Chopard L.U.C Full Strike Minute Repeater With Crystal Power! Plus Video: Listen For Yourself
The crystalline sound that glass makes when rubbed or tapped can be one of the most hauntingly beautiful aural experiences you are likely to ever hear.
Most people think of glass as a brittle, transparent material that is used mainly for its optical properties or to hold a cold drink. While this is generally accurate, glass has many more functions, one of which is as an acoustic material.
Glass has been used for centuries to create musical instruments, starting with the glass harp (aka water glasses) in Persia in the fourteenth century and the glass harmonica (also known as a glass armonica) in the eighteenth century (an invention attributed to Benjamin Franklin), all the way to the twentieth century with the glass marimba and the cristal baschet invented in 1952. There are at least ten different types of glass musical instruments in existence using the glass in different ways to create sounds.
Whether the vibrations are created by friction, striking, or combustion (yes, fire in an instrument called the pyrophone, and it’s eerily cool), glass has a rich history with music spanning centuries, continuing to this day. Glass, however, suffers from material consistency issues when it comes to producing clean, precise notes – hence the haunting sound.
Lead glass, also known as “crystal” is much more consistent than basic silicate glass, but it still may contain impurities. And more importantly the manufacturing process might not create a solid object with perfectly maintained thicknesses and dimensions. That is because glass, a non-crystalline amorphous solid, exhibits a glass transition phase (turning from hard and brittle to viscous and malleable) with the addition of heat. This means that while glass is cooling down after being in that phase, it can still flow as a semi-liquid, causing dimensions to change while the material transitions to become a solid.
If something better was desired, something that would ring truer, actual crystal is the next step up from glass.
Elements such as quartz and sapphire form a single crystal across the entire structure, and with careful processing a very resonant shape can be created from a completely homogenous solid. If the solid is absolutely consistent, making for a perfect crystal, vibrations (and therefore sound waves) can propagate most efficiently through the material and create a clear and lasting tone.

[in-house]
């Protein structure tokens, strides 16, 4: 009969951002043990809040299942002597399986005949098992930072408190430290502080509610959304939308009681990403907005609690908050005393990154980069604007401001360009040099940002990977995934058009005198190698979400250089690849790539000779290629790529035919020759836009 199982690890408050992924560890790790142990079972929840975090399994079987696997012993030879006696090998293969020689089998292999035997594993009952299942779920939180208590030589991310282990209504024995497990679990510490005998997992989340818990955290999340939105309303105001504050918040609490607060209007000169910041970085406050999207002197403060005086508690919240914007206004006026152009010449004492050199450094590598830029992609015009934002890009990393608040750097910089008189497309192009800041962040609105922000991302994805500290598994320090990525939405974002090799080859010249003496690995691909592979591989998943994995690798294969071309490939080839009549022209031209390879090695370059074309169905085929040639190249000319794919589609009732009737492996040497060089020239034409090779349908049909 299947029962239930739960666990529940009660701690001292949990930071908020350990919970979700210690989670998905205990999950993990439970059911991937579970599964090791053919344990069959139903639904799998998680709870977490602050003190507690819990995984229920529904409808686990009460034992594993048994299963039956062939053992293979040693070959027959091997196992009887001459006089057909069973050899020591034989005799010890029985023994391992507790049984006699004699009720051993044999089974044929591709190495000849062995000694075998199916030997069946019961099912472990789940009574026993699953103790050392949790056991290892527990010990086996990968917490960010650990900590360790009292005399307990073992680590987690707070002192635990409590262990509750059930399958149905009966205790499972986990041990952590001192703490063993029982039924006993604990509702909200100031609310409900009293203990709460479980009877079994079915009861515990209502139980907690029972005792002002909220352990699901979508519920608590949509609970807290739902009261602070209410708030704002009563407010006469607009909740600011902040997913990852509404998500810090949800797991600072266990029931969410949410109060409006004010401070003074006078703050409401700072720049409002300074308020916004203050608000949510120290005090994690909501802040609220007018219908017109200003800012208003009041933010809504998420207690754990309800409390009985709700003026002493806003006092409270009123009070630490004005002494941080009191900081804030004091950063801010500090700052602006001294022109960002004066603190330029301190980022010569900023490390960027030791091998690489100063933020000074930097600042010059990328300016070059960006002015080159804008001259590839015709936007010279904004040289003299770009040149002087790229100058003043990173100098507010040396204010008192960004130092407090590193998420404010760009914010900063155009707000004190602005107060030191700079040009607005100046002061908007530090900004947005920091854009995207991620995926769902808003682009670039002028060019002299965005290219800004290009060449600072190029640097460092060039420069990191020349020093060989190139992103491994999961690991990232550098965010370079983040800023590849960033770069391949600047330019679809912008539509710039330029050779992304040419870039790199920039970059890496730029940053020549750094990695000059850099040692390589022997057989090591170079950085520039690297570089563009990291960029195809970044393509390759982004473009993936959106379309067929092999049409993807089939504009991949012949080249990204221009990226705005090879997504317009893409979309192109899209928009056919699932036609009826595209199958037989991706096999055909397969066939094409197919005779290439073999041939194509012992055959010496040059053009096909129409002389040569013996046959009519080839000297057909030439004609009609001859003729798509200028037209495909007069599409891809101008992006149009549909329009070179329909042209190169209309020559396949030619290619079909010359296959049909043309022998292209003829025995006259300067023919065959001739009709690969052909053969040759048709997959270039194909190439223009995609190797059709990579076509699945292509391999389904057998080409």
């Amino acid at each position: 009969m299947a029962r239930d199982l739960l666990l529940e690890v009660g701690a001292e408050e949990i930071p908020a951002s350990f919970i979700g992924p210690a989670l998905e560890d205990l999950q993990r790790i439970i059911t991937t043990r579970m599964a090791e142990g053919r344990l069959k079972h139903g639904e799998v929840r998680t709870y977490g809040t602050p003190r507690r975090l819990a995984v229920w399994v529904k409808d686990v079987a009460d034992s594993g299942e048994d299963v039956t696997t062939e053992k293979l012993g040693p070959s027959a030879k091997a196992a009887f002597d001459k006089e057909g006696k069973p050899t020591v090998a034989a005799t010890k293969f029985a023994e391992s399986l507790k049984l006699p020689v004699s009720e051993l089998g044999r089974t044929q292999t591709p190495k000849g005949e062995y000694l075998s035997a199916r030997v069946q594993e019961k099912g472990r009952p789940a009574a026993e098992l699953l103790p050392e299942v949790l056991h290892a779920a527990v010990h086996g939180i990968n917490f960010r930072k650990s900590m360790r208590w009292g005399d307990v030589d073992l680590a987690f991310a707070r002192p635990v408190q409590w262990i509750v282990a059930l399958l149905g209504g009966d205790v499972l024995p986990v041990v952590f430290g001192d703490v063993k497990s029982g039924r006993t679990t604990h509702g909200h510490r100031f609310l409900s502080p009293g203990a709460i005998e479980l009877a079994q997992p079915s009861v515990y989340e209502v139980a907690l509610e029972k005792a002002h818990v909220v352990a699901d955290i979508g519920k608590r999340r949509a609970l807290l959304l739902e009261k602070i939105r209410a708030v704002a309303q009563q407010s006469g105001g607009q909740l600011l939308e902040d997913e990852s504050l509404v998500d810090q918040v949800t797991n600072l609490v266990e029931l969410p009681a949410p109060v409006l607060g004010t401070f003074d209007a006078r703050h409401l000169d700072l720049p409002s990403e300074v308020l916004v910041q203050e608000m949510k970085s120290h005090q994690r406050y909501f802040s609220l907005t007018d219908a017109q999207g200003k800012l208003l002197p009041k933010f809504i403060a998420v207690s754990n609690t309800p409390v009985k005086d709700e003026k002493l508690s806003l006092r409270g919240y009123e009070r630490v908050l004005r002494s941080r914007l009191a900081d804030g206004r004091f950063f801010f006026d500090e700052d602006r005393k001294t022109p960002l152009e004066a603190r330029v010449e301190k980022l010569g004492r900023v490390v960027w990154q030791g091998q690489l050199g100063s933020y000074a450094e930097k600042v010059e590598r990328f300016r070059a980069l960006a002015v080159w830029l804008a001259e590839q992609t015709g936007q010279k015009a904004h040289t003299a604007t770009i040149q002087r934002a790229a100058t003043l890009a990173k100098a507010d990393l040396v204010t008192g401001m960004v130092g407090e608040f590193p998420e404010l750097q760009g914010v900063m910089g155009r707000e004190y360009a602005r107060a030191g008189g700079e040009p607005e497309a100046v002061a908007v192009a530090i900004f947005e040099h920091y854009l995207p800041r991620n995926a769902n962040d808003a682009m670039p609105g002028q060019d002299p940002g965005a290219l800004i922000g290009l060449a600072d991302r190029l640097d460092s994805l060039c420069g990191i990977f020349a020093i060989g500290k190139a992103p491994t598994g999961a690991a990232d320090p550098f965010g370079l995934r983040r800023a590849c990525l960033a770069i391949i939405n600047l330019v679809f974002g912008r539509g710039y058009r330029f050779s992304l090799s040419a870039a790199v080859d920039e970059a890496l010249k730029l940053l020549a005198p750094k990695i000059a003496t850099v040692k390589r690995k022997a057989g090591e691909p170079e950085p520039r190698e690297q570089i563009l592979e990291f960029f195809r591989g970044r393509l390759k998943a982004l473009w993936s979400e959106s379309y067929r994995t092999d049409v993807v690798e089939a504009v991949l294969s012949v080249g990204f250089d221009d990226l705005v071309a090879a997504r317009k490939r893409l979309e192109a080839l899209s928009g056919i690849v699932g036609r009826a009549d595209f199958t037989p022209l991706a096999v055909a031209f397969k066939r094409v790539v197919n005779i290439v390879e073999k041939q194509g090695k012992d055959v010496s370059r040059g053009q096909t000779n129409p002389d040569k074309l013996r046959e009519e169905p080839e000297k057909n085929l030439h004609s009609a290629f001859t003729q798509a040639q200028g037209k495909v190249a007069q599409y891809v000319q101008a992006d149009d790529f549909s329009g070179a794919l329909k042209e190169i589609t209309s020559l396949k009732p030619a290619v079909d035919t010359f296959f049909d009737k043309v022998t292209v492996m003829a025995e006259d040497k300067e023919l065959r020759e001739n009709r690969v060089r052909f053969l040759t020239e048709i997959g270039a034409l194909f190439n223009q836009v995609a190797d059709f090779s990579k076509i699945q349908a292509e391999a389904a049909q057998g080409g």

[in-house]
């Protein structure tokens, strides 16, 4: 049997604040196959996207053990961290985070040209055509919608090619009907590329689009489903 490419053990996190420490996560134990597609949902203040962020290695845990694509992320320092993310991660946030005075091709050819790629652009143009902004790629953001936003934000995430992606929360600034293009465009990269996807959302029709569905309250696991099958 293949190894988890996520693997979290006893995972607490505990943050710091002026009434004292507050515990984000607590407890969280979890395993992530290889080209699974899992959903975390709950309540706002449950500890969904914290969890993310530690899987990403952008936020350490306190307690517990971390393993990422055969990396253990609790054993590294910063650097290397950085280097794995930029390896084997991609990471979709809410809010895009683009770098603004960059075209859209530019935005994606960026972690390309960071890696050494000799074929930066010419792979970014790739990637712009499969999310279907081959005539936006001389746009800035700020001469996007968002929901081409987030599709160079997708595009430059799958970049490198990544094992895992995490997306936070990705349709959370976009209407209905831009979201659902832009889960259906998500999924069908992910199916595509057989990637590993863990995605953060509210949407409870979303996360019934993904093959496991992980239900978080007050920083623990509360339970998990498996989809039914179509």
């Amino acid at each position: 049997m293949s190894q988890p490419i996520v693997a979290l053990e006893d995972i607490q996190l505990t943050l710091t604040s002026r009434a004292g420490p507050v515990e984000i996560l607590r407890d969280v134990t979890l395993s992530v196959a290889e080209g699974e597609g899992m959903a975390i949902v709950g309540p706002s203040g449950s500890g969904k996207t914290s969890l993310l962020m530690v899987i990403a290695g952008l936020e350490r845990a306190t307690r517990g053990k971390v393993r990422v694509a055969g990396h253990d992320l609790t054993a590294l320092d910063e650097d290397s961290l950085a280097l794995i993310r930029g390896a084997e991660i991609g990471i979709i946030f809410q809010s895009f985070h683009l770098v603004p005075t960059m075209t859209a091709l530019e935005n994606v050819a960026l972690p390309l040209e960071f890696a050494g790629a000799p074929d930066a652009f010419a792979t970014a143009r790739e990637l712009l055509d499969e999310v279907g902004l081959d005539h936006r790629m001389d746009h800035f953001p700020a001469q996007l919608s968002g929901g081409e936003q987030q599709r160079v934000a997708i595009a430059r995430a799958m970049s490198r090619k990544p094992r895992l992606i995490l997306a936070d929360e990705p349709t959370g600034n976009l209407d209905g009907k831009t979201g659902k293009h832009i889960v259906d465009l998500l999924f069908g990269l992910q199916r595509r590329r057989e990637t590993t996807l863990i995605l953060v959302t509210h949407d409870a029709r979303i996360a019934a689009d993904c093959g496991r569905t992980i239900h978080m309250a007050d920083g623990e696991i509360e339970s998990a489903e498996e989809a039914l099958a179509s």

Why would you need to know all of that detail?
Because you are ready to be blown away by the incredible Chopard L.U.C Full Strike, the brand’s first minute repeater featuring a pair of sapphire crystal gongs! Machined from a solid block of sapphire, they are one piece with the front sapphire crystal. Holy smokes!
Let’s just dive right in.
Sapphire, the answer all along
The L.U.C Full Strike is the result of more than six years and 17,000 hours of dedication, research, and development. And before I go any further, it is, in my opinion, one of the best-sounding minute repeaters on the market today. Now that I’ve said something people can argue about, the facts are begging to be shared.
The solution to clarity, volume, and resonance in minute repeater gongs, at least for Chopard, was to switch to sapphire. Creating gongs out of steel or some other metal is always less than optimal as the internal structure of the metal cannot be controlled or verified, so imperfect sound propagation will always be the result. Making the gongs from a crystal like sapphire is the only way to know with complete certainty that the gong will be perfectly free of internal defects that might deaden, muffle, slow, or shift the tone coming from the gong when struck.
But that wasn’t enough: because getting the sound from the gongs and out of the case so it can be heard is usually the second major hurdle when creating a chiming watch.
Any break in material or meeting of two dissimilar materials will cause a reduction in the sound wave and a less powerful and resonant tone. Many other brands have poured tons of research and manpower into this problem and come up with a variety of answers.
Chopard skipped right over the problem and made the gongs a part of the crystal so that they are in direct contact to the air between your ears and the gongs.
Well, technically exposed to the air; the gongs are underneath the crystal but the gongs and crystal are one single piece. As I stated before, the gongs and crystal are machined from a single block of sapphire, the front crystal and two semi-circular gongs descending from the inside surface. This effectively turns the crystal into a large amplifier, allowing the vibrations to move straight from the gong to the front crystal with no interruption and then to transfer into the air and straight to your ears.